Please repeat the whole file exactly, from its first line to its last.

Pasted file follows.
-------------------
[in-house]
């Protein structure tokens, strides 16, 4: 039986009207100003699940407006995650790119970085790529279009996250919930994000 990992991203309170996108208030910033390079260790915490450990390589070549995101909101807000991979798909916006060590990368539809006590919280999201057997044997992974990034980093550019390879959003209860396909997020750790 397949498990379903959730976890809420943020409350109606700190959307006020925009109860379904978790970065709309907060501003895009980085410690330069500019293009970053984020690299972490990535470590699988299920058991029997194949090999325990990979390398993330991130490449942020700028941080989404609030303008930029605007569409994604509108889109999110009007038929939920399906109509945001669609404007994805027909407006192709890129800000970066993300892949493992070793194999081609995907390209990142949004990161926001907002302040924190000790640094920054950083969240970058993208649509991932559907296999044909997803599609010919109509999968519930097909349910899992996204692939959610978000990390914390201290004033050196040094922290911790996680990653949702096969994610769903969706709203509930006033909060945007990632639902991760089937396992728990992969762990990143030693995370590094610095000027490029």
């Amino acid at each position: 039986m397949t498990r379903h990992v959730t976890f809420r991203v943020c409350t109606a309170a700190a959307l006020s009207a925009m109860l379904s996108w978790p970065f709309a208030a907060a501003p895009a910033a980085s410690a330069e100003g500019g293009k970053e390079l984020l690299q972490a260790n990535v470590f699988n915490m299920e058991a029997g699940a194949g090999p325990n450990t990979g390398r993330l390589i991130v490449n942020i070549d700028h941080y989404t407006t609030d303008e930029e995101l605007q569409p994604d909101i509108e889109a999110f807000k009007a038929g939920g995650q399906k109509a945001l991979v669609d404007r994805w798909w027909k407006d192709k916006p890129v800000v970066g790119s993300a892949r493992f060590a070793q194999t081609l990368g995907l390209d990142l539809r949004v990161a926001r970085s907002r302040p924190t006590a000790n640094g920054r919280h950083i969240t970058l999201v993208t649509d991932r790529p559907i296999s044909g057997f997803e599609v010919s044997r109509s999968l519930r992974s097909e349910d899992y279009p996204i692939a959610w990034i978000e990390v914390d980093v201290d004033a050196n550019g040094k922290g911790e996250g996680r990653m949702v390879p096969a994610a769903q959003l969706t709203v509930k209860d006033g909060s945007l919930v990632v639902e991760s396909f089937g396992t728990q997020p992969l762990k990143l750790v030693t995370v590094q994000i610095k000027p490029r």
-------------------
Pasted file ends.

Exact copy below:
[in-house]
């Protein structure tokens, strides 16, 4: 039986009207100003699940407006995650790119970085790529279009996250919930994000 990992991203309170996108208030910033390079260790915490450990390589070549995101909101807000991979798909916006060590990368539809006590919280999201057997044997992974990034980093550019390879959003209860396909997020750790 397949498990379903959730976890809420943020409350109606700190959307006020925009109860379904978790970065709309907060501003895009980085410690330069500019293009970053984020690299972490990535470590699988299920058991029997194949090999325990990979390398993330991130490449942020700028941080989404609030303008930029605007569409994604509108889109999110009007038929939920399906109509945001669609404007994805027909407006192709890129800000970066993300892949493992070793194999081609995907390209990142949004990161926001907002302040924190000790640094920054950083969240970058993208649509991932559907296999044909997803599609010919109509999968519930097909349910899992996204692939959610978000990390914390201290004033050196040094922290911790996680990653949702096969994610769903969706709203509930006033909060945007990632639902991760089937396992728990992969762990990143030693995370590094610095000027490029």
């Amino acid at each position: 039986m397949t498990r379903h990992v959730t976890f809420r991203v943020c409350t109606a309170a700190a959307l006020s009207a925009m109860l379904s996108w978790p970065f709309a208030a907060a501003p895009a910033a980085s410690a330069e100003g500019g293009k970053e390079l984020l690299q972490a260790n990535v470590f699988n915490m299920e058991a029997g699940a194949g090999p325990n450990t990979g390398r993330l390589i991130v490449n942020i070549d700028h941080y989404t407006t609030d303008e930029e995101l605007q569409p994604d909101i509108e889109a999110f807000k009007a038929g939920g995650q399906k109509a945001l991979v669609d404007r994805w798909w027909k407006d192709k916006p890129v800000v970066g790119s993300a892949r493992f060590a070793q194999t081609l990368g995907l390209d990142l539809r949004v990161a926001r970085s907002r302040p924190t006590a000790n640094g920054r919280h950083i969240t970058l999201v993208t649509d991932r790529p559907i296999s044909g057997f997803e599609v010919s044997r109509s999968l519930r992974s097909e349910d899992y279009p996204i692939a959610w990034i978000e990390v914390d980093v201290d004033a050196n550019g040094k922290g911790e996250g996680r990653m949702v390879p096969a994610a769903q959003l969706t709203v509930k209860d006033g909060s945007l919930v990632v639902e991760s396909f089937g396992t728990q997020p992969l762990k990143l750790v030693t995370v590094q994000i610095k000027p490029r």